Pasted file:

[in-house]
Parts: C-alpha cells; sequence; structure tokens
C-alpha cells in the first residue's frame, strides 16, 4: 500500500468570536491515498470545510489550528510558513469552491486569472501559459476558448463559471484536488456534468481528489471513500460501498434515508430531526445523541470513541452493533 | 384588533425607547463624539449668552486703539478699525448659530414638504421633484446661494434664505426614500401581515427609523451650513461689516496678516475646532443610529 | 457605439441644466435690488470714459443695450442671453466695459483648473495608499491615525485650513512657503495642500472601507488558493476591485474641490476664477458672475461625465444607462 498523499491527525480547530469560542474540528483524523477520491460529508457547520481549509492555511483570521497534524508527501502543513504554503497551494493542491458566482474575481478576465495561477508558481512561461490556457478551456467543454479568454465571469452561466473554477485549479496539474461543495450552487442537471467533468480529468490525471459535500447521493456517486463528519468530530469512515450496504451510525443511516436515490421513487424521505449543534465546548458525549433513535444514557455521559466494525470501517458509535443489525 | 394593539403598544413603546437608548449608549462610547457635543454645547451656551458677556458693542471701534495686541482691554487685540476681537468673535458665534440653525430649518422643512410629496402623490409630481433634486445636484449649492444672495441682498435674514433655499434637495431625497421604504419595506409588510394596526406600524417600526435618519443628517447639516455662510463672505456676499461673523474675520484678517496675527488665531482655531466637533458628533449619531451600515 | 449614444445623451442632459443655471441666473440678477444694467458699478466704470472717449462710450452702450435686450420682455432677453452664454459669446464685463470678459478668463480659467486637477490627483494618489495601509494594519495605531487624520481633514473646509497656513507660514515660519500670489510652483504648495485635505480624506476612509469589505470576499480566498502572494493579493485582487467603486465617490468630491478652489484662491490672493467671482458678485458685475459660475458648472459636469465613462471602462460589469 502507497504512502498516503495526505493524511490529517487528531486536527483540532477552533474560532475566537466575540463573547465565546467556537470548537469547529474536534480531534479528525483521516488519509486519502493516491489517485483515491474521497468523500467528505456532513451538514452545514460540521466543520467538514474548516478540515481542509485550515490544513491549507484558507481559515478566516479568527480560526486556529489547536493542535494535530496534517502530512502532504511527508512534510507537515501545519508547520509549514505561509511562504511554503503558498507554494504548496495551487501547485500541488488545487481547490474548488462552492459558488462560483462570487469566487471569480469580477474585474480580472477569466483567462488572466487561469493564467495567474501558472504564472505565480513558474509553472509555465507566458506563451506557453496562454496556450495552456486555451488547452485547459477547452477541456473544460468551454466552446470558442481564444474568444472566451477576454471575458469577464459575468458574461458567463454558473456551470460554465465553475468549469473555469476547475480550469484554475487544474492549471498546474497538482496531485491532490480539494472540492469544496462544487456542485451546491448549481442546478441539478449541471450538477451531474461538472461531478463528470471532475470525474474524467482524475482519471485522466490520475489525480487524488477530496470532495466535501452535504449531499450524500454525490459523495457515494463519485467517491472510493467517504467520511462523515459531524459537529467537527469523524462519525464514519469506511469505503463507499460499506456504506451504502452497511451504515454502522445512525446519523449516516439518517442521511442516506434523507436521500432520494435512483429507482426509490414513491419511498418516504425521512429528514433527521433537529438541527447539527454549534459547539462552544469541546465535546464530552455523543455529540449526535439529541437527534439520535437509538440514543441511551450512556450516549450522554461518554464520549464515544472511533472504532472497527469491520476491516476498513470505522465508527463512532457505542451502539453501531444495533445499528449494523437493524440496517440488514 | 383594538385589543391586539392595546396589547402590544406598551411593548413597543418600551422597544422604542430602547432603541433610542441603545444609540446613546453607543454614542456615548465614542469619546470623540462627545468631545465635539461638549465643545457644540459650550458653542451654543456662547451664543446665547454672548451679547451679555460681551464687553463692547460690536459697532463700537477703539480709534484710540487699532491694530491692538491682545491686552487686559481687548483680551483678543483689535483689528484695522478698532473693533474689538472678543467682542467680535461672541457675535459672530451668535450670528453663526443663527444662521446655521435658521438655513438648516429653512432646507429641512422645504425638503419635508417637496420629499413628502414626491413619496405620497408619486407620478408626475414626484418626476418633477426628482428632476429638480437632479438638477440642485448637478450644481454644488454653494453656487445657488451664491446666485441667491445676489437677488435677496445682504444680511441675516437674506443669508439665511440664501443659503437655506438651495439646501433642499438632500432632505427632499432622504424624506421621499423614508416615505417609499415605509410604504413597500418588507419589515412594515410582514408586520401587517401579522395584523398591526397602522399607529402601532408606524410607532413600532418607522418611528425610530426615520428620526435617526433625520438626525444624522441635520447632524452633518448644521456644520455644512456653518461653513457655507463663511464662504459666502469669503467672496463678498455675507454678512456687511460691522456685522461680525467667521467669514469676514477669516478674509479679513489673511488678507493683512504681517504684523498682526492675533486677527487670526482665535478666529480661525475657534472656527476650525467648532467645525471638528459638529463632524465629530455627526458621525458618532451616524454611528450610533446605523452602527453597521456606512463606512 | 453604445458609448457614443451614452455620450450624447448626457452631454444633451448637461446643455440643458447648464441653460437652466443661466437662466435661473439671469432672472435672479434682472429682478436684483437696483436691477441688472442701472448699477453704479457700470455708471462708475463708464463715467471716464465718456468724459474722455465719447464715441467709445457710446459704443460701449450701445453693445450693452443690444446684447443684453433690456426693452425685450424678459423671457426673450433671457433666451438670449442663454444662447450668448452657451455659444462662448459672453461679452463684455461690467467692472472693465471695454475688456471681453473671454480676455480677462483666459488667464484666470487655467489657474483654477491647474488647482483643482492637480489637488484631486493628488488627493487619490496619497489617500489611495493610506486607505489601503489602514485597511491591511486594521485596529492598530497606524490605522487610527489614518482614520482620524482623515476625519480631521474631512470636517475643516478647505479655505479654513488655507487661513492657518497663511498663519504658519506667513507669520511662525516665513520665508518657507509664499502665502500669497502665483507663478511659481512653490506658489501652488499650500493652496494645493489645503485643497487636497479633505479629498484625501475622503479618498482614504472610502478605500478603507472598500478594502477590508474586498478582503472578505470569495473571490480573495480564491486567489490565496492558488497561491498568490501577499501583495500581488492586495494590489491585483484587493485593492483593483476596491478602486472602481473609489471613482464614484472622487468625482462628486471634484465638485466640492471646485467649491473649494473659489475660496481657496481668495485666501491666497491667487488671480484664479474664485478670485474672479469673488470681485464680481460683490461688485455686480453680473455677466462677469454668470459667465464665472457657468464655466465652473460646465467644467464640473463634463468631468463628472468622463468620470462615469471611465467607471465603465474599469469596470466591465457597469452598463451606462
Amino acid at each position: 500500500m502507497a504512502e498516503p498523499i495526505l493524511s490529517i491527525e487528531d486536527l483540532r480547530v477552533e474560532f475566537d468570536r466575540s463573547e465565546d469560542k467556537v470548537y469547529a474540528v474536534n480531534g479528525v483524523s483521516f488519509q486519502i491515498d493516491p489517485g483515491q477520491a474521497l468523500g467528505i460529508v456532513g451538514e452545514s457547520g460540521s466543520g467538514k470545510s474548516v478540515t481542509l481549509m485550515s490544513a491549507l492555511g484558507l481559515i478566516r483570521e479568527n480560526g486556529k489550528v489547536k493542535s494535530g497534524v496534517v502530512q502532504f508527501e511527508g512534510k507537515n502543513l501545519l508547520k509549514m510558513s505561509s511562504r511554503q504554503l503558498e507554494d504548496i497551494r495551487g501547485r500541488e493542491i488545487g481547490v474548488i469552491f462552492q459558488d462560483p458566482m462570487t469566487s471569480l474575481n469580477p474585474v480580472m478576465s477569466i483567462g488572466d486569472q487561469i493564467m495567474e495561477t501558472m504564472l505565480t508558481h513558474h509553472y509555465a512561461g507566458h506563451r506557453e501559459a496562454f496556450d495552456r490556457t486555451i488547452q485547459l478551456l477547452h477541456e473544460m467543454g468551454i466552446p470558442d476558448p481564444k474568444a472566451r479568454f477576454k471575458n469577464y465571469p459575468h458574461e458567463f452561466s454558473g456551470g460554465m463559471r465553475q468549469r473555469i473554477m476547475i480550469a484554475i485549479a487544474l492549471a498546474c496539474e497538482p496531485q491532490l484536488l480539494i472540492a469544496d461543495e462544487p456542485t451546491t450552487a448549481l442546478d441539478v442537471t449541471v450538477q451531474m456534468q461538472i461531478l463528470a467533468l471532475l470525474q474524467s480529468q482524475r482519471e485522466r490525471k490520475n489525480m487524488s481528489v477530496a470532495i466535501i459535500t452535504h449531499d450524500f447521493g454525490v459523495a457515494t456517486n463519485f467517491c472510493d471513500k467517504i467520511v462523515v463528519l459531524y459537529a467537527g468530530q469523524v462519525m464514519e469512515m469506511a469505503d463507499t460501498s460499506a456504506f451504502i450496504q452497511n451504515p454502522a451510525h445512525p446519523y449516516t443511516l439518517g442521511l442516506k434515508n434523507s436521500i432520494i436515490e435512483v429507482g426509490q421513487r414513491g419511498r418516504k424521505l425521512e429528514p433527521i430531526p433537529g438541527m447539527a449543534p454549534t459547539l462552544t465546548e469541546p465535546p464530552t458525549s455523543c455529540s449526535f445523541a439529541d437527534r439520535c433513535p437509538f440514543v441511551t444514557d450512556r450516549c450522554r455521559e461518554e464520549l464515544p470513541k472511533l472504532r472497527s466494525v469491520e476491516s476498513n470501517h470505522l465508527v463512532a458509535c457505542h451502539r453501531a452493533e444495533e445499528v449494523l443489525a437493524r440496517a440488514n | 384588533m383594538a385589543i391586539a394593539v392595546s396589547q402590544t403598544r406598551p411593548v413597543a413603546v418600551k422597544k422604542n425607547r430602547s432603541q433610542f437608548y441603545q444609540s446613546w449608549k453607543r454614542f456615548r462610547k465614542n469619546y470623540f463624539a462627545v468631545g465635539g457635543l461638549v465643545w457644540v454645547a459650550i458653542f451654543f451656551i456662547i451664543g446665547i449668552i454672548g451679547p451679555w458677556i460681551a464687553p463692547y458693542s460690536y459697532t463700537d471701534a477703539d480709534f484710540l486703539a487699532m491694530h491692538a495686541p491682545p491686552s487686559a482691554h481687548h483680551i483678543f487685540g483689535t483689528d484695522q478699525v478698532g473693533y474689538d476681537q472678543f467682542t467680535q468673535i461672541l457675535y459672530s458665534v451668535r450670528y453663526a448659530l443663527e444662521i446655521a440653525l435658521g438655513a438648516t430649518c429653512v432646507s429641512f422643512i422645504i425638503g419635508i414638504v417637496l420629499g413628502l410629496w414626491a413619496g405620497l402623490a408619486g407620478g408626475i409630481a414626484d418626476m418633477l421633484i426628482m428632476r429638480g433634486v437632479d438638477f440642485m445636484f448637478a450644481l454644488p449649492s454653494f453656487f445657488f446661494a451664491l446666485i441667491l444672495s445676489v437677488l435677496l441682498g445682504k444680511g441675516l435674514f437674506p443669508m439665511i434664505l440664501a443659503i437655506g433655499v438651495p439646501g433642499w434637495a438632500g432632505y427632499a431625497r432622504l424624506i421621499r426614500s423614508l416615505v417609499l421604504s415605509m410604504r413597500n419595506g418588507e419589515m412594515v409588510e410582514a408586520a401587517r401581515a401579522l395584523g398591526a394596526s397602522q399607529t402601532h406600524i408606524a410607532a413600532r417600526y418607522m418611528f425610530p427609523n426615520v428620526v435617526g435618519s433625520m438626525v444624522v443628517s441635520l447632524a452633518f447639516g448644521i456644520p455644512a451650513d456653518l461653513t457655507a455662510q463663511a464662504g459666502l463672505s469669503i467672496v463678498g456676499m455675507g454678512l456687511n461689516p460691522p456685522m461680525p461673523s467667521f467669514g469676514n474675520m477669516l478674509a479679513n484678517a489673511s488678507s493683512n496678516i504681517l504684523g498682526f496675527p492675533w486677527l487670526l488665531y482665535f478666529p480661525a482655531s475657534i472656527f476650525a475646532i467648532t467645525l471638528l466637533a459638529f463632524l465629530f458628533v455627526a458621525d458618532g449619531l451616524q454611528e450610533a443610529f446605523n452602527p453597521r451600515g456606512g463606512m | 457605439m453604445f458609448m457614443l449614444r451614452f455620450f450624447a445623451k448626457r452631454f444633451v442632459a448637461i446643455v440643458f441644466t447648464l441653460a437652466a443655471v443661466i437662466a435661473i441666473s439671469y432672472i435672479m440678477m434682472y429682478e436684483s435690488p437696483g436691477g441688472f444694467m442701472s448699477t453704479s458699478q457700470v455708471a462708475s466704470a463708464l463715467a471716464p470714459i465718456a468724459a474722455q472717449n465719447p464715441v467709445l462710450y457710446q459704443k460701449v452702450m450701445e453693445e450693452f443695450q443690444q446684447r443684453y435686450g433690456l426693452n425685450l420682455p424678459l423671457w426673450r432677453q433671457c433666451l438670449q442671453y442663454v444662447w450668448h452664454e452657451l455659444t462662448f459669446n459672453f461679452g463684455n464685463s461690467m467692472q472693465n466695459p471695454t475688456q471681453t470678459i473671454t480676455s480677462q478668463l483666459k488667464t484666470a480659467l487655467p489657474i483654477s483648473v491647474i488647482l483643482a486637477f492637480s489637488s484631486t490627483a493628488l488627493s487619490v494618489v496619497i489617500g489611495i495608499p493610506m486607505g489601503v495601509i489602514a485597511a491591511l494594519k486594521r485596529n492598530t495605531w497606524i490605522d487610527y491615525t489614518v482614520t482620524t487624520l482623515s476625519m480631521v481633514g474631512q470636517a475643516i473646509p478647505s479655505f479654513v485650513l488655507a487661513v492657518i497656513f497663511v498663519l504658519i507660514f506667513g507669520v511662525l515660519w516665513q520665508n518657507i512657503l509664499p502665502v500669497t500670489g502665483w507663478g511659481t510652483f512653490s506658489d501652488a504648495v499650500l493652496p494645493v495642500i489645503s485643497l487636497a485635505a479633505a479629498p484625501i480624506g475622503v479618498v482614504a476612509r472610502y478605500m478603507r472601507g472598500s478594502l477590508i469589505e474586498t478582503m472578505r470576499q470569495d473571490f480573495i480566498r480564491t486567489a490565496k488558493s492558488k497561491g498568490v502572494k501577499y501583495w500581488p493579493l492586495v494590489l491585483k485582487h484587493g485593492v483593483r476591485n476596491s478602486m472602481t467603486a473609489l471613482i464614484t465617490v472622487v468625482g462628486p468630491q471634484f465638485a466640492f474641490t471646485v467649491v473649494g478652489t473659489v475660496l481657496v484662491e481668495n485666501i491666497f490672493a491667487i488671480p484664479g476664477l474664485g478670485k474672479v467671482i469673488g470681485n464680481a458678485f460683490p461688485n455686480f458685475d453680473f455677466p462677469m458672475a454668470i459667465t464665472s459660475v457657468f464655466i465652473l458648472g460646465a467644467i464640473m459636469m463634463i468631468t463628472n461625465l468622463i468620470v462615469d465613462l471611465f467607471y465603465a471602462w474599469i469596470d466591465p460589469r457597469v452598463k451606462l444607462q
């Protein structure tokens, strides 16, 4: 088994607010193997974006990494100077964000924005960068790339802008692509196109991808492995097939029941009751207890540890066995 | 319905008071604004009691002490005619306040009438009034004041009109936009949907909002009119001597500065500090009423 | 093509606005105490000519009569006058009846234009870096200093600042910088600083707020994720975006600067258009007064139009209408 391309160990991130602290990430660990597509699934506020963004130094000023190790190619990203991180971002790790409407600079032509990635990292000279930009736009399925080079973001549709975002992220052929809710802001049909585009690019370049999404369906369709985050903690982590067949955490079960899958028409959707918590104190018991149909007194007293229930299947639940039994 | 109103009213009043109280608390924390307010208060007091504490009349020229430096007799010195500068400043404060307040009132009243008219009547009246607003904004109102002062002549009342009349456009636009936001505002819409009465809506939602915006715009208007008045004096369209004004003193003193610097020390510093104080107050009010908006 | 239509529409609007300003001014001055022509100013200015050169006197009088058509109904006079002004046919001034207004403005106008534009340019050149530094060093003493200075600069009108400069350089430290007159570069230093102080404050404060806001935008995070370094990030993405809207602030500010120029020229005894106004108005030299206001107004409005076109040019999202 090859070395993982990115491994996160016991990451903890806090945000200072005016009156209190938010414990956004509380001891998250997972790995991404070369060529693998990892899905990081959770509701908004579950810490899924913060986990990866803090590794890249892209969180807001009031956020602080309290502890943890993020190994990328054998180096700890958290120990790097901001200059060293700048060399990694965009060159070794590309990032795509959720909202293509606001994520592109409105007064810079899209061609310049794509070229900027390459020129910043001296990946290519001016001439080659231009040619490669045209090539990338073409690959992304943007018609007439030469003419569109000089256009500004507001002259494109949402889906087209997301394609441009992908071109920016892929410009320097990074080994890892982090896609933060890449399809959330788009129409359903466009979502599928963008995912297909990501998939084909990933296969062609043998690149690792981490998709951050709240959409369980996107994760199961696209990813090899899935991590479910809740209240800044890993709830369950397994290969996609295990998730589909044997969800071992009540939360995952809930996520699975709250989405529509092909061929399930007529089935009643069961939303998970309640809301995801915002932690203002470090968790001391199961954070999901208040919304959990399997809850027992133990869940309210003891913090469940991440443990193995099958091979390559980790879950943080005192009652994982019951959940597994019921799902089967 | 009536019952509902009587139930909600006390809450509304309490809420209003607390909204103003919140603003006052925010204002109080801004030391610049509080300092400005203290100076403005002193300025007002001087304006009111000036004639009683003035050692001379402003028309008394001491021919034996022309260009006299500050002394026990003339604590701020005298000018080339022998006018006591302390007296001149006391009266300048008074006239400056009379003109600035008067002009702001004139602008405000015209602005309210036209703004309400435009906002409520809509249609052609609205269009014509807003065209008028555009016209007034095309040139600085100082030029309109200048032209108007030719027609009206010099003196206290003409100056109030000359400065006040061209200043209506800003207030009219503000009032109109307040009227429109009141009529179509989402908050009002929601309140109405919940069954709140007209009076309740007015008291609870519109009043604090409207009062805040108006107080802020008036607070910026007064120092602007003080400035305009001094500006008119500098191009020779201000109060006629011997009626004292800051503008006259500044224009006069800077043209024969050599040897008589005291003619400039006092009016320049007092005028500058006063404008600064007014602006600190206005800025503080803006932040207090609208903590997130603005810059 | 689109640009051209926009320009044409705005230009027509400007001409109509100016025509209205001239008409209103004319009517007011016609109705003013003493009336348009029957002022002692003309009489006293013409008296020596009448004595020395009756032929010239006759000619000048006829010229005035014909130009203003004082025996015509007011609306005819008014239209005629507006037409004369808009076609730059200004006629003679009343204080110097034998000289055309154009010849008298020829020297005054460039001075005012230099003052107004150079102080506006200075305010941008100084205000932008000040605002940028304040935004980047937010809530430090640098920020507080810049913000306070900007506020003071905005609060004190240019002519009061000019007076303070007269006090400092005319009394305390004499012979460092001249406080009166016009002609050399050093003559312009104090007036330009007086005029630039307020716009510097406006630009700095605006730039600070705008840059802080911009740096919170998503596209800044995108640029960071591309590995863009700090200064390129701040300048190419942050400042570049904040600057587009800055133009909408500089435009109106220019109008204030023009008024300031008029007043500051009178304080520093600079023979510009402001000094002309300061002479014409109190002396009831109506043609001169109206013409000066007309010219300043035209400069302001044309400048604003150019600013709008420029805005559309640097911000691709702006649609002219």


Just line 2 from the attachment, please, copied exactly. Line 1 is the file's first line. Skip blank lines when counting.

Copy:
Parts: C-alpha cells; sequence; structure tokens